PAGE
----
Medical schools aren’t adequately preparing future doctors for the reality of having conversations about death, say Jenny Nguyen and Ina Ko
Medicine has come on leaps and bounds and, as a result, in the UK we have become what has been called a “death free generation.” Many people are largely unaffected by deaths from war, childbirth, or infection and can live for decades without experiencing the death of a loved one. It has almost become an expectation that we will all live well into old age. However, death is inevitable and plays some part in every clinical specialty.
Public health figures indicate that 46.9% of people in England will die in hospital, making death an important part of hospital life that both medical students and doctors will be exposed to and required to address. Junior doctors, who commonly staff inpatient wards, are likely to be involved in prognosis counselling and end of life conversations with patients, carers, and loved ones from the very beginning of their careers. However, medical schools aren’t preparing us for the reality of having these conversations.
A UK survey of medical schools found that on average, only 20 hours of the curriculum were dedicated to palliative care, with a large proportion of these occurring in the later years of training. A study by the Royal College of Physicians of Edinburgh (RCPE) admitted that it was “unrealistic” to expect any graduating medical student to be fully prepared for palliative medicine. Yet this failure to equip junior doctors with adequate knowledge of end of life care risks patients and their loved ones being left without the support they require.
These topics should be addressed early in medical education. Pre-clinical teaching may include formal teaching on the process of death, such as common signs of a patient approaching death. During the clinical years, students should have protected time specifically with the palliative care team, as it can be uncomfortable and challenging for medical students to separate themselves from participating in the medical team’s active treatment of other patients to observe the palliative care team. An annual week’s rotation in palliative care would further students’ understanding of the services available and how best to support patients with varying needs.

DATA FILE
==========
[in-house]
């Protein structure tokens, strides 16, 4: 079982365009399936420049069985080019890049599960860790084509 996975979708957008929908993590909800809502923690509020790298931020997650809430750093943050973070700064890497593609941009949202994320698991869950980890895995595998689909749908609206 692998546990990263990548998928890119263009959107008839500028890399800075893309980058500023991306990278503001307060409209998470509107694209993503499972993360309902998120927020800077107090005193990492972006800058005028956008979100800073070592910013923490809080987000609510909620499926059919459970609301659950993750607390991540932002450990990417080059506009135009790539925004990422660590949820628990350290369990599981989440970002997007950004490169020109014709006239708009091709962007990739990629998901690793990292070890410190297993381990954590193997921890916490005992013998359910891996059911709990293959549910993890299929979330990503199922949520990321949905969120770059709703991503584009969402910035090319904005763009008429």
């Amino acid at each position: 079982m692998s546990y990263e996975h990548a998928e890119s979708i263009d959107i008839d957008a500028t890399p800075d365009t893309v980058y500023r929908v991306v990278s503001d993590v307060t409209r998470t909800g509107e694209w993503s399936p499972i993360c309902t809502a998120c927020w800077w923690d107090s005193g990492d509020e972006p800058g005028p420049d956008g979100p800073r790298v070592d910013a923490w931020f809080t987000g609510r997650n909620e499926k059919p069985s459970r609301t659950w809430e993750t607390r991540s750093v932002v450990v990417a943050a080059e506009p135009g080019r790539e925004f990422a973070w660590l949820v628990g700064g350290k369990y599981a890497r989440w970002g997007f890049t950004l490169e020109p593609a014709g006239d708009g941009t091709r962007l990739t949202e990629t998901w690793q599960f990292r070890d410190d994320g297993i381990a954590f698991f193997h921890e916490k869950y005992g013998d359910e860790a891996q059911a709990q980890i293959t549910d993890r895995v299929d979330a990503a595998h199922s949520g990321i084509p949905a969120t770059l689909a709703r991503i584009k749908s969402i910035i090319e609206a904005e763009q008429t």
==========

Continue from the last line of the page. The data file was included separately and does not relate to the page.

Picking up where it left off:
Palliative care teams involve multidisciplinary staff that students may not encounter elsewhere, such as bereavement nurses. With greater diversity of experience in palliative care, students may be able to better refer to services available and explain what will happen as treatment and life comes to an end.
A major challenge to education about death is its inherent emotionality. It is essential to remove the stigma and taboo around death. Medical schools do not always provide space for discussions about the sense of failure, guilt, or sadness doctors feel when nothing else can be done. This leaves future doctors vulnerable to significant emotional stress. The RCPE found that 79% of FY1 doctors felt out of their depth when treating patients who were dying—particularly where it concerns their psychological distress, spiritual distress, and social issues. An inability to address these issues led to two thirds of FY1 doctors feeling distressed themselves when caring for people who are dying.
In 2004, the first Death Café was organised in Switzerland in order to encourage open conversations about people’s opinions and perceptions of death. The groups have now been set up in 48 countries with more than 4300 members globally. Healthcare professionals who have attended these Death Cafes have described how the sessions have been significantly different from the usual medical narrative and have allowed them insight into how the public understands death.
Many organisations providing end of life care ensure their staff and volunteers have regular supervision sessions, which facilitate discussion of their experiences. This dedicates time to reflect on the process of grieving and on any challenging incidents that can be learnt from for future cases.
The Death Cafés and hospice supervisions provide models of how healthcare professionals can engage with death in both an emotionally supportive and educational manner. Along with the introduction of regular palliative care rotations, medical schools should incorporate small group sessions to facilitate reflection and learning. This gives students the opportunity to explore their own perceptions of mortality and increase their awareness of the varying psychosocial challenges of death.
With these changes, medical schools will ultimately endow students with the skills they will need in clinical practice to provide life limited patients and their families with excellent care and support.
Jenny Nguyen is a final year medical student at Imperial College London.
Ina Ko is a fifth year medical student at Imperial College London.
Competing interests: We have read and understood BMJ policy on declaration of interests and declare no conflicting interests